When Fumio Nambata fell off a ferry in 1974 while crossing the Seto Insland Sea his life was cut short at the age of 32. His artistic career, too, met an untimely end of just about 15 years. Nambata, the son of an artists and a painter himself, lived through tumultuous times: rapid economic development and social turmoil. And for Nambata they were anything but calm. He managed to create more than 2000 paintings, an astounding number for such a young artist. About 300 of his paintings are now part of an exhibition on display at the Setagaya Art Museum in Tokyo.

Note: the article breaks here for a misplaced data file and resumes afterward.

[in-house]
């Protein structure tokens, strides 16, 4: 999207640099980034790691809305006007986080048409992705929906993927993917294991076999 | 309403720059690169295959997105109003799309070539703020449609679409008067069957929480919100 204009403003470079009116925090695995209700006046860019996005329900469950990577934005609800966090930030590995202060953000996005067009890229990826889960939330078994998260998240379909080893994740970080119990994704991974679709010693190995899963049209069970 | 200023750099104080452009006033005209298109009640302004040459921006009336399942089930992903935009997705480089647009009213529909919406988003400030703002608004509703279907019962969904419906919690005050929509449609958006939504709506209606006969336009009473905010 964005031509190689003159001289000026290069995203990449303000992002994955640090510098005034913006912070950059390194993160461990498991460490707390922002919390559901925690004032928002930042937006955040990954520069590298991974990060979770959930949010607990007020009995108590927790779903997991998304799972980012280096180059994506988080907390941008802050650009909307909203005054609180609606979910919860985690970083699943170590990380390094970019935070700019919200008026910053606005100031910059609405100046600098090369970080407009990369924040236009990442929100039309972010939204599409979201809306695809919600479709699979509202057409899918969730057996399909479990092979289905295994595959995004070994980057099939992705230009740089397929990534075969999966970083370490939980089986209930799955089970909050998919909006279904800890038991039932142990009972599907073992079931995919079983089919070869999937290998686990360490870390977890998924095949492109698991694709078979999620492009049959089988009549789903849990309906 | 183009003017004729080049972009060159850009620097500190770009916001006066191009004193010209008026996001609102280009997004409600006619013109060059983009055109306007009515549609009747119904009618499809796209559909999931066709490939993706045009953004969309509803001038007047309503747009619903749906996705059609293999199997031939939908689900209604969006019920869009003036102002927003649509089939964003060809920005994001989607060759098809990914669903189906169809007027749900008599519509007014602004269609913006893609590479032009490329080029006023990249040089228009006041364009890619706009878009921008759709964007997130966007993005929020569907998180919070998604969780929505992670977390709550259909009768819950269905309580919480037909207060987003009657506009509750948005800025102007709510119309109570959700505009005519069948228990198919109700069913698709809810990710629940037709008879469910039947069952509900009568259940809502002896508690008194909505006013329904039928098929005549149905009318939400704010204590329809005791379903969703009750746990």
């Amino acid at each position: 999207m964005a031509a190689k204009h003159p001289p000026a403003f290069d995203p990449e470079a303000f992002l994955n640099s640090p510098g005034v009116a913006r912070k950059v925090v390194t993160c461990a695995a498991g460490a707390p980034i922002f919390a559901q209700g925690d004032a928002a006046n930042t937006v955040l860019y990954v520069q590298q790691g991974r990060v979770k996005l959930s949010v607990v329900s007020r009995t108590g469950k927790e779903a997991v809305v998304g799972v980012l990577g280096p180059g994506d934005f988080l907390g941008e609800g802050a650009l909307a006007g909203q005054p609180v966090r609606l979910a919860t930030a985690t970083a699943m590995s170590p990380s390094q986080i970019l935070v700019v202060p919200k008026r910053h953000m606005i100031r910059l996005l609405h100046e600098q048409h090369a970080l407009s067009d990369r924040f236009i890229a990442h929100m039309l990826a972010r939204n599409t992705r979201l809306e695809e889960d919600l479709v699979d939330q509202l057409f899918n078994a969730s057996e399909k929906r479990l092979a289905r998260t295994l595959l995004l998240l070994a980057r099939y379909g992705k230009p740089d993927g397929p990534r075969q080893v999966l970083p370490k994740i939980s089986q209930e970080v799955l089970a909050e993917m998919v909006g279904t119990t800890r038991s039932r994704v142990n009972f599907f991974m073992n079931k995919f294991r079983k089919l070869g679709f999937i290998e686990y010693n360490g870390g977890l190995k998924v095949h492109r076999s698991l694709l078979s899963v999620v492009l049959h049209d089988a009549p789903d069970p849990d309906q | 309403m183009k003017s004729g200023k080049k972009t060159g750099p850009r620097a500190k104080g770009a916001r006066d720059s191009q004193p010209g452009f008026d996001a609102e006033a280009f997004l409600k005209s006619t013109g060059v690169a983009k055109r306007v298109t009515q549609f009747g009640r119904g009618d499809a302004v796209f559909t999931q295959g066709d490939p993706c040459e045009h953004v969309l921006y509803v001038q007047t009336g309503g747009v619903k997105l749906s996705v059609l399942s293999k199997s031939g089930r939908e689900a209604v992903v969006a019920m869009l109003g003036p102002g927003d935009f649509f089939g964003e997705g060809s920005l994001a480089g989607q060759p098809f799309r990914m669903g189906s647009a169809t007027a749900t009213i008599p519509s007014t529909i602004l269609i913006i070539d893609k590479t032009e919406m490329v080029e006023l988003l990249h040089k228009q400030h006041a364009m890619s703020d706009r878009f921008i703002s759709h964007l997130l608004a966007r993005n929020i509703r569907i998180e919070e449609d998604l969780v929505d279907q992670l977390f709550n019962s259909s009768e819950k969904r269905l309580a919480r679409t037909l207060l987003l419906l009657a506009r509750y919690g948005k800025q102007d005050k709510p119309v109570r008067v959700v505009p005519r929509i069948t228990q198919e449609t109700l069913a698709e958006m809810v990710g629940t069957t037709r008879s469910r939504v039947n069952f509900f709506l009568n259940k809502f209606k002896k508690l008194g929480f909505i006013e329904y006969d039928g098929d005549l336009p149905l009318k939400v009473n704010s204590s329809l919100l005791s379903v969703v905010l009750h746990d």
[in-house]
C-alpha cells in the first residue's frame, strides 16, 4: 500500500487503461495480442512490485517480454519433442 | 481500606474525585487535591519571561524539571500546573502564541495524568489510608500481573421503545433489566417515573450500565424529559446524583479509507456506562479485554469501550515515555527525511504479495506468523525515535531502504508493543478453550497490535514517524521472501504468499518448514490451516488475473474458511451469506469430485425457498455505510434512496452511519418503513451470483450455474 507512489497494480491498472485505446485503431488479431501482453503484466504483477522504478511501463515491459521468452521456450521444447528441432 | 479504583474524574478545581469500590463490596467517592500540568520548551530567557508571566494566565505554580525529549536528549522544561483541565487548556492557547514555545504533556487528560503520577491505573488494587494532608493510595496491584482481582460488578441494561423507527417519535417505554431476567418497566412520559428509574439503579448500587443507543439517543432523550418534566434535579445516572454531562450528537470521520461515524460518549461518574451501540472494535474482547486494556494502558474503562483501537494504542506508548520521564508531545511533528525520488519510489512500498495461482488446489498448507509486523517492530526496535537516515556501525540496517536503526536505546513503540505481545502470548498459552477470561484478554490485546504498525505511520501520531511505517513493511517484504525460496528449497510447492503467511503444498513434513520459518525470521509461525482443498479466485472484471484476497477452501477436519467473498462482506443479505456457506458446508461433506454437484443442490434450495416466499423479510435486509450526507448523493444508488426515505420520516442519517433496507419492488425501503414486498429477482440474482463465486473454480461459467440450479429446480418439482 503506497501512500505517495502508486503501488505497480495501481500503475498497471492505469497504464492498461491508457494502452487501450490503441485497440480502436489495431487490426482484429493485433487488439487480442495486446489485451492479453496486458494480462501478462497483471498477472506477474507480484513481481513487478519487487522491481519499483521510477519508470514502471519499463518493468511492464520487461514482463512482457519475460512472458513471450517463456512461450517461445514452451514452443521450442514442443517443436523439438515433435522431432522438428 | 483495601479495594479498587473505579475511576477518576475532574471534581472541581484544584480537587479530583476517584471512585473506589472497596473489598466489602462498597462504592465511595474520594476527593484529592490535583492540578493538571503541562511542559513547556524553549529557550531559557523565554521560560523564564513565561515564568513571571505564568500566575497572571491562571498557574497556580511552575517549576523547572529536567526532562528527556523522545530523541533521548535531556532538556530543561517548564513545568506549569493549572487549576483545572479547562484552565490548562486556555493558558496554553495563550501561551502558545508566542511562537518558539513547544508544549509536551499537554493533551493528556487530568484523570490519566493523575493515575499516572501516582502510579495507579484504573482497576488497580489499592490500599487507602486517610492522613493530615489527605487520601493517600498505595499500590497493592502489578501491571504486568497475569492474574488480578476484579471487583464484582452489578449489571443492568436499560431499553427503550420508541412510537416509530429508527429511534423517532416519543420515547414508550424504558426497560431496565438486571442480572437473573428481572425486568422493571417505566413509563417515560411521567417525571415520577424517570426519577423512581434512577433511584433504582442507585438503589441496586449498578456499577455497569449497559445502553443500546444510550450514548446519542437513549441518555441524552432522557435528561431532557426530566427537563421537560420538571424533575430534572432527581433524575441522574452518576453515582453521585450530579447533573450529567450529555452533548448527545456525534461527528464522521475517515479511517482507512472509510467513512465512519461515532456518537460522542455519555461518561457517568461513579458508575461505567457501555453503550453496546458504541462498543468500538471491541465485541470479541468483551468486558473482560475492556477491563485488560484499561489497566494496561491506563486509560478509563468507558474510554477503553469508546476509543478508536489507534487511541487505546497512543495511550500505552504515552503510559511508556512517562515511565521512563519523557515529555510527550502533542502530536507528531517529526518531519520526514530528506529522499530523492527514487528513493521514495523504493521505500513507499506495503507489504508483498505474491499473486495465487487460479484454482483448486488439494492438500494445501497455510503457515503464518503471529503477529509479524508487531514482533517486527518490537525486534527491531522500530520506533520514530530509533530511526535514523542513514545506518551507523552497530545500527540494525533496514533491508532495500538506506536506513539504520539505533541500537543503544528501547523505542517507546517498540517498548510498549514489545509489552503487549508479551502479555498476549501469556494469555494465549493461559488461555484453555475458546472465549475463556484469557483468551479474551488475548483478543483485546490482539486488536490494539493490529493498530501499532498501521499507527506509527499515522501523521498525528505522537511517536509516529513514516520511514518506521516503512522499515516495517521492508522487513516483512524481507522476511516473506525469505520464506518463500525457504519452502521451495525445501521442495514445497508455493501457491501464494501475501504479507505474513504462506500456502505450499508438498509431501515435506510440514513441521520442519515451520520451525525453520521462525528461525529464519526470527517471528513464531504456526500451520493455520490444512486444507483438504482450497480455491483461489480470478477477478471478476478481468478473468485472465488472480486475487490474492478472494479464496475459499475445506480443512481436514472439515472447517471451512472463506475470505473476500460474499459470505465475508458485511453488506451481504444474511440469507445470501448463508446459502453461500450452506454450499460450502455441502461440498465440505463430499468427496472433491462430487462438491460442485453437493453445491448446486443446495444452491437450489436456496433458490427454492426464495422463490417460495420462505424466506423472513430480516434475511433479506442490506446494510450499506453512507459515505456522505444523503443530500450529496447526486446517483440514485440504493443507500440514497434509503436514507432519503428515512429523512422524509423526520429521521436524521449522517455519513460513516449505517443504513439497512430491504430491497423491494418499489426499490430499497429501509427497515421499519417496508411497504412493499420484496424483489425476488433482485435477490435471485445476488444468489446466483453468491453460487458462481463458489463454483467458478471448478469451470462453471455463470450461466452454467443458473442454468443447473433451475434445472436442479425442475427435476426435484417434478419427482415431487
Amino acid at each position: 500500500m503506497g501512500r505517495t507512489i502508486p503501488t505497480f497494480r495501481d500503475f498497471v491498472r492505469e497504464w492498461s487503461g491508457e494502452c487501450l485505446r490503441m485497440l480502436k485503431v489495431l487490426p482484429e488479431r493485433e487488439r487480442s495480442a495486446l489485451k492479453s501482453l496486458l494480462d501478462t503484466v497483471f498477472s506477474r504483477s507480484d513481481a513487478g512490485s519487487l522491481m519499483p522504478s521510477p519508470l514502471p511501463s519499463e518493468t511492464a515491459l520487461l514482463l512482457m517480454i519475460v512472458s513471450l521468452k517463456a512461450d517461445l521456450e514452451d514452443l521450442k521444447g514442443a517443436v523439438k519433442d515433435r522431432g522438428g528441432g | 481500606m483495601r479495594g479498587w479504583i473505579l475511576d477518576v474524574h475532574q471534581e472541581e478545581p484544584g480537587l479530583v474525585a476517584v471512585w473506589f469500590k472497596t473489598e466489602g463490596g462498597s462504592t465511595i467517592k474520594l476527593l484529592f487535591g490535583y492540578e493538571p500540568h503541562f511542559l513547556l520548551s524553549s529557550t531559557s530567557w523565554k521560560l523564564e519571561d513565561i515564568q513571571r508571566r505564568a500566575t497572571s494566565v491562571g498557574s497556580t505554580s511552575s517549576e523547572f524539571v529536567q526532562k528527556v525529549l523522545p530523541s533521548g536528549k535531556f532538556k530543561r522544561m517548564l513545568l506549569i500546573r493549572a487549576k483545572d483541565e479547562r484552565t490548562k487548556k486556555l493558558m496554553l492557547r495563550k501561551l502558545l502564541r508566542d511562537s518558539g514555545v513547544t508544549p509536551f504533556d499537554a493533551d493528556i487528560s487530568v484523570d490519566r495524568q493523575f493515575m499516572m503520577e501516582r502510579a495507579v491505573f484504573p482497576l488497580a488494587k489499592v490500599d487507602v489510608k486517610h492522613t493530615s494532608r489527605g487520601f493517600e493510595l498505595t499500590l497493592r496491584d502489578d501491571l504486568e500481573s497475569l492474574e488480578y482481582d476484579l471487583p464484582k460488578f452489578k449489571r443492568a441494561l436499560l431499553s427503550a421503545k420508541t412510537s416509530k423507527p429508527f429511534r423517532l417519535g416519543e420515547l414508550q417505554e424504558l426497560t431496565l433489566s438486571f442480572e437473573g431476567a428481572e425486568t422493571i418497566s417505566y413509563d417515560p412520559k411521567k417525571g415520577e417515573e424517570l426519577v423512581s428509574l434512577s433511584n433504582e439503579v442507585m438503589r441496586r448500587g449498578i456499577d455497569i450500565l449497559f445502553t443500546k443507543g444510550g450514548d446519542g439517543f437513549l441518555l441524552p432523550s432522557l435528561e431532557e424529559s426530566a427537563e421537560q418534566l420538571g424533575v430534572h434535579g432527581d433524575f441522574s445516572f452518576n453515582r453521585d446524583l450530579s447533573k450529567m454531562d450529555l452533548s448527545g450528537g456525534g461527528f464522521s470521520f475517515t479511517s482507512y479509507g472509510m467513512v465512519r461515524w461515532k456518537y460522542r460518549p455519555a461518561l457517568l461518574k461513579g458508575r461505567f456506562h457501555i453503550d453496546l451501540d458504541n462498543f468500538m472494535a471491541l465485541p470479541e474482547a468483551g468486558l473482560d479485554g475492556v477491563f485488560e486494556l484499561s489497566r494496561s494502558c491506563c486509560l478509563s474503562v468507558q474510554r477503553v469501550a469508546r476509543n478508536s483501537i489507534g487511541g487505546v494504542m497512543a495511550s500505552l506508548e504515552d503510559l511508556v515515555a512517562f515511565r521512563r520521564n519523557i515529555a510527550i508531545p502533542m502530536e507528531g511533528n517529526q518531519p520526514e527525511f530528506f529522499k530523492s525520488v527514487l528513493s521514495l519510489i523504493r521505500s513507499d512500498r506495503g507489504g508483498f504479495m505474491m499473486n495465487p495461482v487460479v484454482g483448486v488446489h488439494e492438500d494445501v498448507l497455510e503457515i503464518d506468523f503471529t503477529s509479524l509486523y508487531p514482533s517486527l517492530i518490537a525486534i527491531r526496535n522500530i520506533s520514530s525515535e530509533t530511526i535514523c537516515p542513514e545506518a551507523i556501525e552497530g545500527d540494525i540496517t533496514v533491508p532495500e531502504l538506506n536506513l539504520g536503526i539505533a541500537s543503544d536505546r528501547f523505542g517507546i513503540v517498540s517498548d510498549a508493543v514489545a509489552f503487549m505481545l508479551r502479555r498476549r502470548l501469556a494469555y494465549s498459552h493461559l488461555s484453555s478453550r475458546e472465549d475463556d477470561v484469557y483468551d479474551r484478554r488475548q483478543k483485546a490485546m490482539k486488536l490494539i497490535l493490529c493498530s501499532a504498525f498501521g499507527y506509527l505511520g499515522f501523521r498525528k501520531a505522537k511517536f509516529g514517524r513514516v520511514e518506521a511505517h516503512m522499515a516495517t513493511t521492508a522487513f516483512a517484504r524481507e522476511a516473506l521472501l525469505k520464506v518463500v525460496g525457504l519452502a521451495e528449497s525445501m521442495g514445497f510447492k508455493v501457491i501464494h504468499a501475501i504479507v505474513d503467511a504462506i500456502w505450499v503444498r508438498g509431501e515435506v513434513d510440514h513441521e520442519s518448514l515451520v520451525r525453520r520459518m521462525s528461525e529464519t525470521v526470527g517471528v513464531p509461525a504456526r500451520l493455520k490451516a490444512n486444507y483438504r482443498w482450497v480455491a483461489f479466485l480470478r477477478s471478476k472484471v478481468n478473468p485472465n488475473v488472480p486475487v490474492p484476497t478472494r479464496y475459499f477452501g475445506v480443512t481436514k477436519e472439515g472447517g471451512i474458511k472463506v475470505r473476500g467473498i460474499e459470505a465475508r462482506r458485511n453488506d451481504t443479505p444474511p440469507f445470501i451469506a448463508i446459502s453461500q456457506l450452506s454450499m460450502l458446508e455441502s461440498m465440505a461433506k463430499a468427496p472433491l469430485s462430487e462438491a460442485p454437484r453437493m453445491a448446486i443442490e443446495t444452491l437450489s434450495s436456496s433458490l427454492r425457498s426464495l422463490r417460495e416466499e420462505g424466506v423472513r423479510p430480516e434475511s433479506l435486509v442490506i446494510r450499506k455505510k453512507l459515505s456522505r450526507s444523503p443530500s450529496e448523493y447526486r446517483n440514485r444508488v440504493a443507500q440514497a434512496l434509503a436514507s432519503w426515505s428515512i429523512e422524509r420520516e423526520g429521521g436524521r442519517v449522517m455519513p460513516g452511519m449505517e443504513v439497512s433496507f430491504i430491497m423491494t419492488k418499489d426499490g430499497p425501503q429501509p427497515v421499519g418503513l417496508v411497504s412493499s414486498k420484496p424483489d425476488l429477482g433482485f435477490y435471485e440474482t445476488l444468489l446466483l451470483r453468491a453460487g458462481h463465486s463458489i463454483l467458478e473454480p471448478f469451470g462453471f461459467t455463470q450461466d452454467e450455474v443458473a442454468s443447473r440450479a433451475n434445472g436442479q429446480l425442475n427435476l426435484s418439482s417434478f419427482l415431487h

The 1960s “was a unique period of free expression,” explains the Setagaya Art Museum. Most of Nambata’s images are watercolor-and-ink depictions of an imaginary world. “Nambata conjured a profusion of images that he painted in his own free style, unimpeded by the considerations of realism and composition that are ordinarily fundamental to painting.” Nambata’s “adventures in images” are on display through February 8, 2015.